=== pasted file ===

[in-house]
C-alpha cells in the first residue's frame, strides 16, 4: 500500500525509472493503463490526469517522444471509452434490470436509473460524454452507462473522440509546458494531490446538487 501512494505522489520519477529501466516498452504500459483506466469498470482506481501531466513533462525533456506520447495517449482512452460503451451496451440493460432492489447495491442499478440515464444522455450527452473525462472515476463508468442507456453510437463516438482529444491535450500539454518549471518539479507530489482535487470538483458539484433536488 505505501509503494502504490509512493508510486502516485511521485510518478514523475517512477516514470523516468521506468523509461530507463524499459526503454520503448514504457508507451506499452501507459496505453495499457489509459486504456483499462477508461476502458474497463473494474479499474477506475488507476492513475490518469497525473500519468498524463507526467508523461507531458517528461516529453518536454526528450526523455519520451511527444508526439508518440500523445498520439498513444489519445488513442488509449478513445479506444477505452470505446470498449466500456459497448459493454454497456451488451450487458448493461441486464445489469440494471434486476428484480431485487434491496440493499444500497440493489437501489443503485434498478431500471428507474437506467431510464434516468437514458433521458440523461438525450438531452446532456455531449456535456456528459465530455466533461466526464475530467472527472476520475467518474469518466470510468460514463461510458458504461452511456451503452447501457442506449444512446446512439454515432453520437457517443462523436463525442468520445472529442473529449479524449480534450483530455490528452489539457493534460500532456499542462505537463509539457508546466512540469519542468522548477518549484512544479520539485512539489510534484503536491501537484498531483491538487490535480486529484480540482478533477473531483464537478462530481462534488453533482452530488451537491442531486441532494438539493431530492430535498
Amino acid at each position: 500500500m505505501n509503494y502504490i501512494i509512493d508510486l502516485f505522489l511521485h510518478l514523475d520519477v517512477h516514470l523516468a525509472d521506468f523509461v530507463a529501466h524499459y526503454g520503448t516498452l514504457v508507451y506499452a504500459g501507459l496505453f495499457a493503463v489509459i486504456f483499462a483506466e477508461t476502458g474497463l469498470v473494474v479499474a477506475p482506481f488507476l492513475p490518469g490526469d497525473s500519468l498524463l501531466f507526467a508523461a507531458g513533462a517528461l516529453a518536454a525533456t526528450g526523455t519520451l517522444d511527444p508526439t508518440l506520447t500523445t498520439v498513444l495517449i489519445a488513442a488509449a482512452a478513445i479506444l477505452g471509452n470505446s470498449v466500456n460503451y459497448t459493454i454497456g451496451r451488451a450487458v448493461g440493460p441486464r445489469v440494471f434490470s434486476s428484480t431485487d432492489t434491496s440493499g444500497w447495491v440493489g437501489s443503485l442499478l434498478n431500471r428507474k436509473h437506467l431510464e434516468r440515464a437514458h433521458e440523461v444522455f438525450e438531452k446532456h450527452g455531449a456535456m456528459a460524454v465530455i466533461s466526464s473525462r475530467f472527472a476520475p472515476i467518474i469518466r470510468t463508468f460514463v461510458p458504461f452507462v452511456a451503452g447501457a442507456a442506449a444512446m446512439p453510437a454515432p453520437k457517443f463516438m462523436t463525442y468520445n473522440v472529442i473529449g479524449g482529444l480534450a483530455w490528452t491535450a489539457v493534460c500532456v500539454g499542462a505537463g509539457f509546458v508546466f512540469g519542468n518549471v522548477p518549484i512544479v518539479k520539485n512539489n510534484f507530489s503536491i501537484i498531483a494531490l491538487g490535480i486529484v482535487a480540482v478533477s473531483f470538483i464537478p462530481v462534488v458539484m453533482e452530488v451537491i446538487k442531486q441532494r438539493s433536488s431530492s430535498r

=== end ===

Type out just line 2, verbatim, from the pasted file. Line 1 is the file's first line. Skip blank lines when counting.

C-alpha cells in the first residue's frame, strides 16, 4: 500500500525509472493503463490526469517522444471509452434490470436509473460524454452507462473522440509546458494531490446538487 501512494505522489520519477529501466516498452504500459483506466469498470482506481501531466513533462525533456506520447495517449482512452460503451451496451440493460432492489447495491442499478440515464444522455450527452473525462472515476463508468442507456453510437463516438482529444491535450500539454518549471518539479507530489482535487470538483458539484433536488 505505501509503494502504490509512493508510486502516485511521485510518478514523475517512477516514470523516468521506468523509461530507463524499459526503454520503448514504457508507451506499452501507459496505453495499457489509459486504456483499462477508461476502458474497463473494474479499474477506475488507476492513475490518469497525473500519468498524463507526467508523461507531458517528461516529453518536454526528450526523455519520451511527444508526439508518440500523445498520439498513444489519445488513442488509449478513445479506444477505452470505446470498449466500456459497448459493454454497456451488451450487458448493461441486464445489469440494471434486476428484480431485487434491496440493499444500497440493489437501489443503485434498478431500471428507474437506467431510464434516468437514458433521458440523461438525450438531452446532456455531449456535456456528459465530455466533461466526464475530467472527472476520475467518474469518466470510468460514463461510458458504461452511456451503452447501457442506449444512446446512439454515432453520437457517443462523436463525442468520445472529442473529449479524449480534450483530455490528452489539457493534460500532456499542462505537463509539457508546466512540469519542468522548477518549484512544479520539485512539489510534484503536491501537484498531483491538487490535480486529484480540482478533477473531483464537478462530481462534488453533482452530488451537491442531486441532494438539493431530492430535498